Gigabit Wireless. This is the phrase that pays when it comes to marketing 802.11ac, because finally the wireless providers have a technology able to compete against structured CAT5e or CAT6 wiring. Why would you hassle with the deployment and location restrictions of wired networking if you can get the same results from Wi-Fi? You wouldn’t...if the promise held true, that is.
We saw in Gigabit Ethernet: Dude, Where's My Bandwidth? that you can get 100 MB/s+ throughput on a gigabit network using 28 feet of cable the same as 50 feet. The same story showed us it's nearly impervious to environmental interference. So, unlike wireless, we’re not left thinking, "Well, it says 1000 Mb/s, but I'm really only getting 30 MB/s." Providing you don't have any bottlenecks, gigabit is gigabit, period. As we’ll see, 802.11ac is not gigabit-class wireless. That's marketing. But is it better than 802.11n? Oh, most definitely.
To understand why 802.11ac is superior, we need to delve into some of its key advances over the prior Wi-Fi technology.
Exclusive use of the 5.0 GHz band. 802.11n makes use of either 2.4 GHz or 5.0 GHz, but we know that the 2.4 GHz range is already congested. It works, but 2.4 GHz is unreliable, and the more we want to trust it with high-bandwidth data, such as streaming HD video, the more reliability becomes a factor. Simply put, 2.4 GHz is almost tapped out, at least with current-gen approaches. You can force it into providing more performance, through “bad neighbor” tactics like channel bonding, but this has counterbalancing negative effects for others in the wireless community. The 5.0 GHz range is largely pristine land for wireless drilling, if you will, and the IEEE forces behind the new wireless standard opted to open it up for its next-gen resources.
Wider channel bandwidth. The 802.11n standard allows for the combination of two 20 MHz channels into a single 40 MHz bonded channel. In the 2.4 GHz range, already having 40 MHz channels dropped the number of effective channel options to just three. With 5.0 GHz Wi-Fi, we have 23 possible 20 MHz channels. This yields 11 effective 40 MHz channels. And now, with 802.11ac, we’re starting with 80 MHz channels, of which there are five non-overlapping options. And yes, the 802.11ac spec does scale up to 160 MHz bonded channels, but there will only be two such channels available. We’ll suspend judgment on whether 160 MHz is a good thing when we start hearing reports of how such super-wide channels perform in residential areas, particularly in the company of competing HDTV sets and smartphones.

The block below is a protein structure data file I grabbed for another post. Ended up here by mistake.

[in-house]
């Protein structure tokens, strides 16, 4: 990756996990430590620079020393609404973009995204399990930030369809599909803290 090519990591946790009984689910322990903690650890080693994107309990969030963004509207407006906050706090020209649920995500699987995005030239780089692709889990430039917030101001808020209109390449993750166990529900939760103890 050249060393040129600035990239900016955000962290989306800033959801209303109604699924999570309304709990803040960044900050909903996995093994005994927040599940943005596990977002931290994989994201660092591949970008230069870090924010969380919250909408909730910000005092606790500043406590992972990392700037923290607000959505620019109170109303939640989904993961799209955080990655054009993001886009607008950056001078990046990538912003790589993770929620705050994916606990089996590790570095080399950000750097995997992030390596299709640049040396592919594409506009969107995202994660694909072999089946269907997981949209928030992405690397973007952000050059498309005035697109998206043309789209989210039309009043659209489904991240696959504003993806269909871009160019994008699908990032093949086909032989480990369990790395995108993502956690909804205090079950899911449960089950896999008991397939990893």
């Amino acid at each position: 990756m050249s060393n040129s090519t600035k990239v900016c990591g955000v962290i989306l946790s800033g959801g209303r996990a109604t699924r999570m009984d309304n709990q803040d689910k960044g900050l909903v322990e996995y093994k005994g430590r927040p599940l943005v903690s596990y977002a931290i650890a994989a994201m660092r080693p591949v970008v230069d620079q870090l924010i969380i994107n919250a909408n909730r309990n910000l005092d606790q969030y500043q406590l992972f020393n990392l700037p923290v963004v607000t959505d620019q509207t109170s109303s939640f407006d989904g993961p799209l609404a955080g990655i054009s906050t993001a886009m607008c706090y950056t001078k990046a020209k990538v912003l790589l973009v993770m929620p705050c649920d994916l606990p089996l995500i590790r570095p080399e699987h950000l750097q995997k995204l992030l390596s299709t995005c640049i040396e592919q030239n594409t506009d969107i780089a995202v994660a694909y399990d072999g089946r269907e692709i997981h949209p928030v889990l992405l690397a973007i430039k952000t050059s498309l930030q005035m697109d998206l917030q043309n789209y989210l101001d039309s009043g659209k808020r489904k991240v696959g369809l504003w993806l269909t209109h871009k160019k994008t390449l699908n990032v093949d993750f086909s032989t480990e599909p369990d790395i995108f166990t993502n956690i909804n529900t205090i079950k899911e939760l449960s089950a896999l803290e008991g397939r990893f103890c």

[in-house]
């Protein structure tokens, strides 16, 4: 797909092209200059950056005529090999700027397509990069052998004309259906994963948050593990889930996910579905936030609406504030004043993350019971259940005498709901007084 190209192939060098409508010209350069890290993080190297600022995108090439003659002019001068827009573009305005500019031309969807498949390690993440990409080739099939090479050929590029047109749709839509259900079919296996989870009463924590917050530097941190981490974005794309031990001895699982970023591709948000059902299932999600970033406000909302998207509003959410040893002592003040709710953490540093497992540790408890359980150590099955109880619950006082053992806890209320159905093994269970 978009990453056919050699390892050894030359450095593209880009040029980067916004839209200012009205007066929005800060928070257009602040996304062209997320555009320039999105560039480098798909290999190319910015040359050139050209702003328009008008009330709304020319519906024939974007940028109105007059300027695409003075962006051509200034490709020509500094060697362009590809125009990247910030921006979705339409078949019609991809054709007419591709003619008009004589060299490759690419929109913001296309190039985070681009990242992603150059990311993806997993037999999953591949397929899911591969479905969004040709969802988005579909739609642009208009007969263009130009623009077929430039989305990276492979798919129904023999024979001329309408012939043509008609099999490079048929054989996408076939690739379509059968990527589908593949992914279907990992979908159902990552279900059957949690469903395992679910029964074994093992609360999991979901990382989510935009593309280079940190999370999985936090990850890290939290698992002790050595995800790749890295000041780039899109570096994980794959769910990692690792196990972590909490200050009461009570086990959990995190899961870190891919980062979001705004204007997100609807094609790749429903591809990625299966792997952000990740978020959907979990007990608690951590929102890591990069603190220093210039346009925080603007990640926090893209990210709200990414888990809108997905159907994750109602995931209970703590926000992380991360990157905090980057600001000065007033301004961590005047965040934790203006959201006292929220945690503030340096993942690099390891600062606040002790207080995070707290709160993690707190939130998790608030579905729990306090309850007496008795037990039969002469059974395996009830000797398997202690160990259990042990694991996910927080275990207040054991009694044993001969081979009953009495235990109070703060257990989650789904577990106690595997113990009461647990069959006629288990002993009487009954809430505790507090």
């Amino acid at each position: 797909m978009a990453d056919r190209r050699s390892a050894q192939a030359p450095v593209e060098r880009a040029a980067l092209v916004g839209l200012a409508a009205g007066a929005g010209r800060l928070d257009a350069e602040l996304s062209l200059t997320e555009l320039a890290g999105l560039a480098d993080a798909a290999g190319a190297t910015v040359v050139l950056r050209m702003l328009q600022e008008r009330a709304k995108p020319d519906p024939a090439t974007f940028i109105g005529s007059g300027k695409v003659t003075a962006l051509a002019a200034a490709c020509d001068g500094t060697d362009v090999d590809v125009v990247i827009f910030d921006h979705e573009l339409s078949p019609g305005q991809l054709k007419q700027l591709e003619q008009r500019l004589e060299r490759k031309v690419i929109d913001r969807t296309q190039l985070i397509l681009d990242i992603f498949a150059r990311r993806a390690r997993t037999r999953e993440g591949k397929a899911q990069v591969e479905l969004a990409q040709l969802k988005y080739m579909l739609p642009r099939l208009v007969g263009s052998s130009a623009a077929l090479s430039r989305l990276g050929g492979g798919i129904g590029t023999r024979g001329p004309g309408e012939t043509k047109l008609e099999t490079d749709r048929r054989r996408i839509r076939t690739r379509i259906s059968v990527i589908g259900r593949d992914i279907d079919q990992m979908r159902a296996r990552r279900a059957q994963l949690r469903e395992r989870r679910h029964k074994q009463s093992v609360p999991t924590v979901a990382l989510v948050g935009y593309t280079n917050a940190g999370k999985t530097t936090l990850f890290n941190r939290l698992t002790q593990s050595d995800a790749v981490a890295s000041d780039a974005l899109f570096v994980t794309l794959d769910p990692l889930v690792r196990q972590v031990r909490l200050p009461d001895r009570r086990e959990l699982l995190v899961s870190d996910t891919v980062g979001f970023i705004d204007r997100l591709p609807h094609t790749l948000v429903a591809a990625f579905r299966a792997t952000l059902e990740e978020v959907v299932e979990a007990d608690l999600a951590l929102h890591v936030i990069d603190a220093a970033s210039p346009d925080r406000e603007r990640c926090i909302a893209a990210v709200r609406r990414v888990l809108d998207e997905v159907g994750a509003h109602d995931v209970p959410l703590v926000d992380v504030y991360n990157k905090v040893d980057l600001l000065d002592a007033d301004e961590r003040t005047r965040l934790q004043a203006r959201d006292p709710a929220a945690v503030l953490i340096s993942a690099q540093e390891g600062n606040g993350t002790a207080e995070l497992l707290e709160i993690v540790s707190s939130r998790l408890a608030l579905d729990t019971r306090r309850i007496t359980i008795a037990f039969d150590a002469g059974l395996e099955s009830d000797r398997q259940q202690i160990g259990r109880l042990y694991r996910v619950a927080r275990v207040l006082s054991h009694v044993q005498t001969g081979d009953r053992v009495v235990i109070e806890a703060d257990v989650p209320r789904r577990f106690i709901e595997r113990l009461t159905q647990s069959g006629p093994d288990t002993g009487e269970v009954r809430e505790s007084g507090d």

Mo’ MIMO. Multiple-in, multiple-out (MIMO) technology provides for the separation of a single data stream into more than one sub-stream able to travel along different radio paths. This separation and recombination of signals yields higher total data throughput in many circumstances. However, more sub-signals (properly called spatial streams), results in the need for more transmit (Tx) and receive (Rx) antennas. The 450 Mb/s rates advertised in the latest, highest-end 802.11n products are only possible with a 3x3:3 (three transmit, three receive, three stream) antenna array. While 802.11n provides for up to four spatial streams, 802.11ac can use up to eight.
MU-MIMO. Multiple-user MIMO can turn multiple users into spatially disparate, but wirelessly linked transmission resources. In other words, with multiple radio terminals in a given area, all can cooperate in order to improve each terminal’s performance. The singer-user MIMO found in 802.11n can only operate with the multiple antennas hard-wired into a single terminal. With MU-MIMO, 802.11ac access points will be able to process MIMO signals from multiple clients simultaneously, rather than having to hop quickly (and inefficiently) from one to the next. This should dramatically help with airtime fairness issues in highly-populated client environments.
Optional beamforming. In Why Your Wi-Fi Sucks and How It Can Be Helped, we spent considerable time delving into beamforming and the circumstances in which it can dramatically improve wireless throughput. At the time of that writing, there were no industry standard approaches to beamforming, leaving buyers to pick among a few vendors who chose to improve their 802.11n products with proprietary approaches to the technology.